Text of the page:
This is about the 4th time I have seen this. My little one was premature and had a intraventricular bleed – his last brain scan was normal and although obviously a little behind with his milestones due to his prematurity is a bright responsive little boy.

    I have an appointment in may with the paeds and neurologist and will mention this – I will post back and let you know what they say. Obviously I am looking for very little thing – I used to be a midwife and have seen babies have fits and convulsions and I am worried this is a mild sort of fit- anyway – hopefully its normal – I like to think that it is to do with the immature brain – so fingers crossed.

  61. kim

    My granddaughter wakes up and shakes, every muscle in her body seems affected when this happens, from her fingers to her little toes. What does this mean?

    Any information out there on this matter?

  62. Crystal

    I took her to the Dr for it yesterday and they are now testing her glucose levels. We have a family history of type I and II Diabetes and she wants to rule it out. Their blood sugar could be falling during sleep since that’s the longest period they are without food, If that’s not the case then it could be just some weird ideology that she eventually will grow out of, Hopefully.

  63. Michelle

    Our 2-year-old son does this occasionally. I plan on mentioning it to the ped. on our next well-baby visit (soon). The shaking is more noticeable in his hands and I am beginning to think it is low blood sugar. It’s a classic sign of low blood sugar and he seems to quit as soon as he eats. I was googling it tonight because I wondered if it was a common thing, and I found this. I hope you guys will do feedback when you find out. This really helps! Thanks!

  64. Erin

    I’m not a kid nor a baby… Just want to share… I woke up this morning instantly, as like I wasn’t sleeping at all, with my right hand moving on its own… I don’t know what’s happening as I was panicking… I really don’t know what’s happening with my right hand… This happened twice already… Just for about 3 mins or so then it stops… I can’t control it while it’s moving. It’s like being paralyzed at all. Pls, help.. ty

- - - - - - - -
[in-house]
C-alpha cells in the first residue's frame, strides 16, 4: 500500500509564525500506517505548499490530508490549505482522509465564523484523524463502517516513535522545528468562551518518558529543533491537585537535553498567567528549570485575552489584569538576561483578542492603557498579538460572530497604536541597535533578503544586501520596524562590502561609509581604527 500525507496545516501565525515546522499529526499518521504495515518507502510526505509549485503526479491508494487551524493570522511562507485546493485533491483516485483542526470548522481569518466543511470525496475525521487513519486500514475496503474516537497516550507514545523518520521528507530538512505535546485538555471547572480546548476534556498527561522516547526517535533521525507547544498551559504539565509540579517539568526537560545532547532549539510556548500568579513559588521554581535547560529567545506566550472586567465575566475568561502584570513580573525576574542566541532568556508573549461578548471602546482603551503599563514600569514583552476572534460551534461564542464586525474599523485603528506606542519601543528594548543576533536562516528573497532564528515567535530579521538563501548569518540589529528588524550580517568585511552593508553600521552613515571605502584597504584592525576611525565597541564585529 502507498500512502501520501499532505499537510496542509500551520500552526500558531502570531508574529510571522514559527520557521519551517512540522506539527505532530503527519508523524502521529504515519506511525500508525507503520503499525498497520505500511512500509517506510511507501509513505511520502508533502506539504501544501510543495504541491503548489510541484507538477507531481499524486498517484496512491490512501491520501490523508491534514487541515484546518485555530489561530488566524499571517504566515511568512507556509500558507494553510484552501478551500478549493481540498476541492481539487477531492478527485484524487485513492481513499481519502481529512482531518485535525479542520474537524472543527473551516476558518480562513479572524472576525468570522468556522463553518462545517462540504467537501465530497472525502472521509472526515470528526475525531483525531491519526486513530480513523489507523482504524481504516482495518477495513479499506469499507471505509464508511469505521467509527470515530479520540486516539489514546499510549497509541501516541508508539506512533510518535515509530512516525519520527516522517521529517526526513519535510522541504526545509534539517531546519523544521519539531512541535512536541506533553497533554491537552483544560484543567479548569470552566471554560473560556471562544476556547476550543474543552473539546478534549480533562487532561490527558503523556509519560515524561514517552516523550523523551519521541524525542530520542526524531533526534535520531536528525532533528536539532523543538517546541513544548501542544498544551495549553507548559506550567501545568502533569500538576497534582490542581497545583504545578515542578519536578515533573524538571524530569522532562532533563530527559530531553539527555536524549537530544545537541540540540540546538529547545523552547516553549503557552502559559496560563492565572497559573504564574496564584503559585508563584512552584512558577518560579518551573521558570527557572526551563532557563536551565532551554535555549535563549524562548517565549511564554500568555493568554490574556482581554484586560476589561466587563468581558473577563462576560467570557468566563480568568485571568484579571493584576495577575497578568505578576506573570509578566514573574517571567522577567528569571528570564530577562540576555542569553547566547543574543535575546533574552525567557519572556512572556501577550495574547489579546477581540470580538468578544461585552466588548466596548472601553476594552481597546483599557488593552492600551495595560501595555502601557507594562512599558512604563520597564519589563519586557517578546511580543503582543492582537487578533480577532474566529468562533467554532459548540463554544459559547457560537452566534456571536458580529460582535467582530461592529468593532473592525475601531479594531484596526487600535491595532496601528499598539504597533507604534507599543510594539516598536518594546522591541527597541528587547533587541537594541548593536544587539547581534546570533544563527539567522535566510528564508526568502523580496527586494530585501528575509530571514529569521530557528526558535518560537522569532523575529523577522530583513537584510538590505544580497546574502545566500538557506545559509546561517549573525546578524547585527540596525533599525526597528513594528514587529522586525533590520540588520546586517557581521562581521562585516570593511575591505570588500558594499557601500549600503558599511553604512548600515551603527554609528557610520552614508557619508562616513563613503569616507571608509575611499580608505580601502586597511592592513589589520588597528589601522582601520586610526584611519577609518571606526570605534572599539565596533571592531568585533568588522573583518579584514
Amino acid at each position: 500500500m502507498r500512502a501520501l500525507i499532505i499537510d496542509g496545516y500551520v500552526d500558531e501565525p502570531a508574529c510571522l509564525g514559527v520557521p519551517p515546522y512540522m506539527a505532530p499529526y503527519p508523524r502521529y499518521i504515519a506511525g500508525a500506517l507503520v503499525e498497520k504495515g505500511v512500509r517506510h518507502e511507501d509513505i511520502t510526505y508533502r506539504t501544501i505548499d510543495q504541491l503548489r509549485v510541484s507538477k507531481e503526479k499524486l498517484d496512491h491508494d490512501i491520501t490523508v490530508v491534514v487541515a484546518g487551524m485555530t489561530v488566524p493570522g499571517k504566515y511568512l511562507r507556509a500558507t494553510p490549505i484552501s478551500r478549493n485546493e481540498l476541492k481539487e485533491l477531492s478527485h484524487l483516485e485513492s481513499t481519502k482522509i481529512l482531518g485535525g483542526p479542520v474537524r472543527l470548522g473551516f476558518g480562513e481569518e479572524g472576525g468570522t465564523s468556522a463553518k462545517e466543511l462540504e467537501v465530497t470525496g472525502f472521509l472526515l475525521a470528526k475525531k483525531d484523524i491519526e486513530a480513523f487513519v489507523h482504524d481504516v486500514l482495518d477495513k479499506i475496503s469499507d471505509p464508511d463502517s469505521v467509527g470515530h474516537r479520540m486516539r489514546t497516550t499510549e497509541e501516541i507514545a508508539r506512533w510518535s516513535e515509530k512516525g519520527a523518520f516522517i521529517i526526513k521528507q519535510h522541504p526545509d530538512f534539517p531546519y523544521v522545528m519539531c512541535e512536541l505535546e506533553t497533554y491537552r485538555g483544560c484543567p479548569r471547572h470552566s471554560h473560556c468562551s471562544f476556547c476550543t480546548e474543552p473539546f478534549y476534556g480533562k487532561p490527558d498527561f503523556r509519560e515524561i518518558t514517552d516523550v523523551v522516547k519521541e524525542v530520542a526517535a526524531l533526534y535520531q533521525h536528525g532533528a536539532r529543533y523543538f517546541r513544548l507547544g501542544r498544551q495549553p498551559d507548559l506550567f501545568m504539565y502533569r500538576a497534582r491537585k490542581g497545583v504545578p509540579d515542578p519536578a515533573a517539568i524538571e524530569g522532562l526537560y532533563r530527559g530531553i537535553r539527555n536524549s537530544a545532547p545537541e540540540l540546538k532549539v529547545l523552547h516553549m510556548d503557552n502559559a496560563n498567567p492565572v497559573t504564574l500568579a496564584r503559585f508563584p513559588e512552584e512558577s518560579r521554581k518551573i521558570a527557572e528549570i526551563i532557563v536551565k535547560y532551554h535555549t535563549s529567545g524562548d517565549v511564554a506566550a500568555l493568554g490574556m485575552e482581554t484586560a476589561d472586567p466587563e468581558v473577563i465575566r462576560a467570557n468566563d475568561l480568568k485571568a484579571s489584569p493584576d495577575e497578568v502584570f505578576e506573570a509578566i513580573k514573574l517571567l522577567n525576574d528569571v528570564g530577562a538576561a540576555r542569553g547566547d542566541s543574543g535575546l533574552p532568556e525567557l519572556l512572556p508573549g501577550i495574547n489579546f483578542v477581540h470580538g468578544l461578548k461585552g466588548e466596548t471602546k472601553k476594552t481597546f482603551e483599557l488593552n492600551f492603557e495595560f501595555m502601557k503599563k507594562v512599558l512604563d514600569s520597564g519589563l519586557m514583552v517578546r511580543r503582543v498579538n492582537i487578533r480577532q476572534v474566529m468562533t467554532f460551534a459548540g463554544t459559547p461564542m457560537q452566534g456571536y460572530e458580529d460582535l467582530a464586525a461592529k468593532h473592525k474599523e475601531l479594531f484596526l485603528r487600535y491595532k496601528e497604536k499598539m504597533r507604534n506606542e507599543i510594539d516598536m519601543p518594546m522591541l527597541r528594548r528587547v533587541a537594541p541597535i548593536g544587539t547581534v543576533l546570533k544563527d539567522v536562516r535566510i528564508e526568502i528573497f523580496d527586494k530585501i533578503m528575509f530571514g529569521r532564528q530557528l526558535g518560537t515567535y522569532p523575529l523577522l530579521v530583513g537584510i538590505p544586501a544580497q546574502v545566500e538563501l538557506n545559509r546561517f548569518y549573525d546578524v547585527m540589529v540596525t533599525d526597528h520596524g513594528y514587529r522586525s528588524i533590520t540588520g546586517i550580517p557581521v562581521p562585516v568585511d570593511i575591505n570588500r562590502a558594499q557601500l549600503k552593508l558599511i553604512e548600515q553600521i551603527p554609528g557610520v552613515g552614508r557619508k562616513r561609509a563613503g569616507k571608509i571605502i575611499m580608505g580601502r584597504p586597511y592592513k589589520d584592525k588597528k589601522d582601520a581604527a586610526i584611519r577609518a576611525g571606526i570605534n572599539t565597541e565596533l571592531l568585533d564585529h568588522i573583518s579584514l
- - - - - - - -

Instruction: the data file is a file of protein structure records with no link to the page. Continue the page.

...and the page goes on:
1. worried

      I have had this happen to me a couple of times recently. I am 53 and could be my nervous system is getting stressed. I don’t know what causes it, but it does freak me out, too! It’s like watching my arm go out of control. I do have an older brother who is in the final stages of MS (not saying this is related to MS), and he just recently started having his right arm (same as mine) go up in the air and point at things. (I don’t have MS) I asked him if he knew his arm was doing this, and he said, “Yes, it does it on its own.” I would get a scan or something to make sure you aren’t having something happening with your “brain”, because this is what my brother is having… the MS has invaded his “brain” and is causing all sorts of weird stuff. I hope this helps.

  65. LeahM

    I have a 4-year-old son. He has a very complicated medical background from mild cerebral palsy, immune deficiency, and GI problems. He has been shaking during his sleep and when awakes. He starts shaking, then sits up, vomits, and screams and screams. Nothing calms him down, after about 2 minutes he stops crying and goes back to sleep. He doesn’t remember any of it and often wonders why he has on different pajamas in the morning (I changed them since he vomited). I took videos of these episodes to the doctor, who then ordered an EEG and sleep study with EEG during sleep. There was no seizure activity. The only thing noted was that my son has asthma. They said his oxygen level would drop, he would wake up and start to cough to catch his breath and vomit. When this all occurred he was in stage 1 sleep and wouldn’t remember any of this. He is now on daily meds (oral, inhaler & nebulizer). We have not seen any changes so far. I will keep you posted and good luck to all of you!